Nick Clegg sets out social mobility plan

Nick Clegg claimed today that "birth has become destiny" for many youngsters as he set out the Government's strategy to improve social mobility.

The Deputy Prime Minister, who admitted he had benefited from a privileged upbringing, insisted it was time to break down barriers preventing poorer children reaching their potential.

"It just is not right that for too many young people, birth has become destiny, that the circumstances of someone's birth should shape, narrow and limit opportunities at school, at college, at university, the labour market - and more than that, on some evidence, limit the length of time you will live," he said.

As part of a social mobility strategy published today, he called on companies to allocate internships through open competition rather than being allocated to the "well-connected".

But he faced accusations of hypocrisy over his own intern experience at a Finnish bank, which was set up through a friend of his financier father.

Labour MP John Mann said: "It is total hypocrisy and really desperate for him to attack internships now.

"His policies are holding down social mobility in this country but he enjoyed all the advantages of family connections himself."

Campaign group Intern Aware also claimed that Mr Clegg's Liberal Democrats were among the "worst offenders" for unpaid internships.

Co-director Ben Lyons said: "It is encouraging that politicians have finally woken up to the scandal of Britain's unpaid intern culture.

"But as part of any solution, Nick Clegg must address the widespread use of unpaid interns in his own party."

Mr Clegg said the Lib Dems would be putting their own internship system "on a much more transparent footing" for youngsters, including making applications "name and school blind".

Civil service internships are also to be advertised on a central website from 2012, ending informal placements within Whitehall.

Mr Clegg called for financial support for interns, covering out-of-pocket expenses or even offering a wage, amid concerns that many youngsters cannot afford to undertake unpaid positions, particularly in London.

"For too long, internships have been the almost exclusive preserve of the sharp-elbowed and the well-connected," Mr Clegg said.

"Unfair, informal internships can rig the market in favour of those who already have opportunities.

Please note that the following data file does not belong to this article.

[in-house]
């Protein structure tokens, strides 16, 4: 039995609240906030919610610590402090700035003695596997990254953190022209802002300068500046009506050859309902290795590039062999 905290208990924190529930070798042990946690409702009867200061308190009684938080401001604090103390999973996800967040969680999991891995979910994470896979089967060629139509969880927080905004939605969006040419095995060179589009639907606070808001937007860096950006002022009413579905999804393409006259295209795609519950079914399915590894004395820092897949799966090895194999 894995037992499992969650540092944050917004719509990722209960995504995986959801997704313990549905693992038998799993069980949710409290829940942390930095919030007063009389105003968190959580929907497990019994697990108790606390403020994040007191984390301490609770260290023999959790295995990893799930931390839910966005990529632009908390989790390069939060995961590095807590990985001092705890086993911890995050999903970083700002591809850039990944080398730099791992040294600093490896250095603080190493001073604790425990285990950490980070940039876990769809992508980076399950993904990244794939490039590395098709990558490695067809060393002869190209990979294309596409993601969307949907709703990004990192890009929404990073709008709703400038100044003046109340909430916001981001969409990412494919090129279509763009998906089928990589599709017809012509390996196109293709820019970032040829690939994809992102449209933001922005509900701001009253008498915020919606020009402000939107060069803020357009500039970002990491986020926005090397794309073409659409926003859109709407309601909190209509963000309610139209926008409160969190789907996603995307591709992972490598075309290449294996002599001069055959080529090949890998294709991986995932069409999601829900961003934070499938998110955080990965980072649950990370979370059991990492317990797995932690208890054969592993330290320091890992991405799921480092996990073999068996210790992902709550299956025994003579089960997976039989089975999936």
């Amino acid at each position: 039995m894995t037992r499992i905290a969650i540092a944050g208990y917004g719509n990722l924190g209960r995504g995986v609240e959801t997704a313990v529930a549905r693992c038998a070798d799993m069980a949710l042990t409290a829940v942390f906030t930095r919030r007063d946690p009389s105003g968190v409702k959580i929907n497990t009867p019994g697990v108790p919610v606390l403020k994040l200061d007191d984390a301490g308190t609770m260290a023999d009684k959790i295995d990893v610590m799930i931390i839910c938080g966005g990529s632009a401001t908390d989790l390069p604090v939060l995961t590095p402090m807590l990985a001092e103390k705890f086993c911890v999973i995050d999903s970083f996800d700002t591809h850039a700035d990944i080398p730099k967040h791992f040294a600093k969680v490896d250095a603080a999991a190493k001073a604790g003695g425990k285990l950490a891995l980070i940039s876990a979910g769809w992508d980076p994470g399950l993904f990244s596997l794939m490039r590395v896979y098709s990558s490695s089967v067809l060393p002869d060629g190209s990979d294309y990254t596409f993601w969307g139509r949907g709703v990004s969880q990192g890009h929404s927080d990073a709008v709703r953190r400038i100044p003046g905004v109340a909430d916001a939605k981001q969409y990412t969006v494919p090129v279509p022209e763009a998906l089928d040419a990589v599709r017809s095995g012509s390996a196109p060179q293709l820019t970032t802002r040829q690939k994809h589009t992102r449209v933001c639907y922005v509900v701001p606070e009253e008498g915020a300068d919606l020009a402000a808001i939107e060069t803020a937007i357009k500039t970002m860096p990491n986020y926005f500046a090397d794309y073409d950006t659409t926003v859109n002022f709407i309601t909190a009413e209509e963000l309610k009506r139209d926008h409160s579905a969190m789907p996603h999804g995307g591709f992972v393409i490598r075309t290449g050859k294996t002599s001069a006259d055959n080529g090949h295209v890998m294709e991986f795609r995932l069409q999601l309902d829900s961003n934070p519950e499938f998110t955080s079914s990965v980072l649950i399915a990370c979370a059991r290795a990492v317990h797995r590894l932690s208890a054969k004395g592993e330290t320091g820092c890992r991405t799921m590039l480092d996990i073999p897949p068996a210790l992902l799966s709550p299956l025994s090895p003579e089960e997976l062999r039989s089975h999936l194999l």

"We want a fair job market based on merit, not networks. It should be about what you know, not who you know.

"A country that is socially mobile bases opportunity on your ability and drive, not on who your father's friends are."

Prime Minister David Cameron called on MPs to recruit interns "from backgrounds who wouldn't always get those opportunities".

The Government will be tracking progress against its social mobility goals with the publication of a set of "indicators".

Ministers are also setting up a Social Mobility and Child Poverty Commission, to be chaired at first by former Labour minister Alan Milburn.

The new commission will be independent and staffed by "a small staff of experts", producing annual progress reports to Parliament.

The social mobility strategy highlights several "critical moments" in terms of people making the best of their lives.

Indicators to be studied and compared across social groups include birth weights, school readiness at age five, educational achievement and entry to the "most selective" third of universities and economic activity between 18 and 24.

They will be incorporated into the business plans of Whitehall departments, forcing them to consider the impact of policies on social mobility.

Mr Clegg said: "A society which does not have social mobility, is a more segregated society, a more divided society, a more frightened society and physically - a more gated society."

Nick Pearce, director of centre-left think-tank the IPPR, said the report card indicators were "mostly a sub-set of those used in the Labour years".

But he backed Mr Clegg's focus on internships, saying: "They are a source of cheap labour for employers, who can rely on better-off families supporting their children to get a vital first step on the jobs ladder.

"Interns should be paid a proper wage and openly recruited on merit."

Kitty Ussher, former Labour minister and director of the Demos think-tank, said the Government was right to highlight early intervention projects but said the strategy failed to address the impact of spending cuts on social mobility.

"If councils cut youth services, as well as non-essential services for children and the elderly, this will reduce the earnings potential of informal carers, many of whom are already finding it hard to juggle work and family commitments," she said.

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<b>Kathryn Williams</b>
When I was supporting Ray La Montagne I was six months pregnant. He had been touring for a year and he was exhausted and full of the cold. I was feeling motherly, so I would leave presents for him and his band: Tunnock's Tea Cakes, cold remedies and proper tea. Ray seemed painfully shy. He hardly spoke, hardly looked at you in the face. I felt like a dick speaking to him, but said "hi" every day. </p>
He was being courted by the same record company who had signed me and subsequently let me go, and I wanted him to know that there were people around who didn't want anything from him. At the Shepherds Bush Empire in London, on the last night of the tour, Ray stopped in his set to thank me for doing the support. He said I was a really good songwriter and people should buy my stuff. I was taken aback and felt emotionally overwhelmed. Later that year, just before I had my boy Louis, I was l asleep in bed with Radio 4 on when Louis moved around in my belly and woke me up. Ray was doing a session on the World Service. </p>
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